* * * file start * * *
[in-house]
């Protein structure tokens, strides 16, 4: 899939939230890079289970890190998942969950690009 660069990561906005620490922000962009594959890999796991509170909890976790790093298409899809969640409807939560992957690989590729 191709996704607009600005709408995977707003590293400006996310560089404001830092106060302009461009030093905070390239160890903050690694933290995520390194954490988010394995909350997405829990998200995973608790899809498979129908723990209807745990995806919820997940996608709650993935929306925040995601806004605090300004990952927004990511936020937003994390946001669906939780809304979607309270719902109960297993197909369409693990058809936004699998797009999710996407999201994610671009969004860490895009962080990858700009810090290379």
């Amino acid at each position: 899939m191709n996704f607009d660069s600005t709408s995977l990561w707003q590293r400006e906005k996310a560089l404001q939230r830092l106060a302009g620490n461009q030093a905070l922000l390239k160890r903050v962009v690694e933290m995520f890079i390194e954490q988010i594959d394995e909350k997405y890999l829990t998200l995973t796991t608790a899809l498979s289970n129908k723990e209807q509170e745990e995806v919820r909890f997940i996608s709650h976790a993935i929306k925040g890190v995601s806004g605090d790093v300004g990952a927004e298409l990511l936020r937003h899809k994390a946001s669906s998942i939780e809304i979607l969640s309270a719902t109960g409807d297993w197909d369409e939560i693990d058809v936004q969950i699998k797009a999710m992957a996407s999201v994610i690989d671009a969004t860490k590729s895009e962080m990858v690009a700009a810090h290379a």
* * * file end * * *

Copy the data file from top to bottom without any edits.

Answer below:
[in-house]
């Protein structure tokens, strides 16, 4: 899939939230890079289970890190998942969950690009 660069990561906005620490922000962009594959890999796991509170909890976790790093298409899809969640409807939560992957690989590729 191709996704607009600005709408995977707003590293400006996310560089404001830092106060302009461009030093905070390239160890903050690694933290995520390194954490988010394995909350997405829990998200995973608790899809498979129908723990209807745990995806919820997940996608709650993935929306925040995601806004605090300004990952927004990511936020937003994390946001669906939780809304979607309270719902109960297993197909369409693990058809936004699998797009999710996407999201994610671009969004860490895009962080990858700009810090290379």
């Amino acid at each position: 899939m191709n996704f607009d660069s600005t709408s995977l990561w707003q590293r400006e906005k996310a560089l404001q939230r830092l106060a302009g620490n461009q030093a905070l922000l390239k160890r903050v962009v690694e933290m995520f890079i390194e954490q988010i594959d394995e909350k997405y890999l829990t998200l995973t796991t608790a899809l498979s289970n129908k723990e209807q509170e745990e995806v919820r909890f997940i996608s709650h976790a993935i929306k925040g890190v995601s806004g605090d790093v300004g990952a927004e298409l990511l936020r937003h899809k994390a946001s669906s998942i939780e809304i979607l969640s309270a719902t109960g409807d297993w197909d369409e939560i693990d058809v936004q969950i699998k797009a999710m992957a996407s999201v994610i690989d671009a969004t860490k590729s895009e962080m990858v690009a700009a810090h290379a």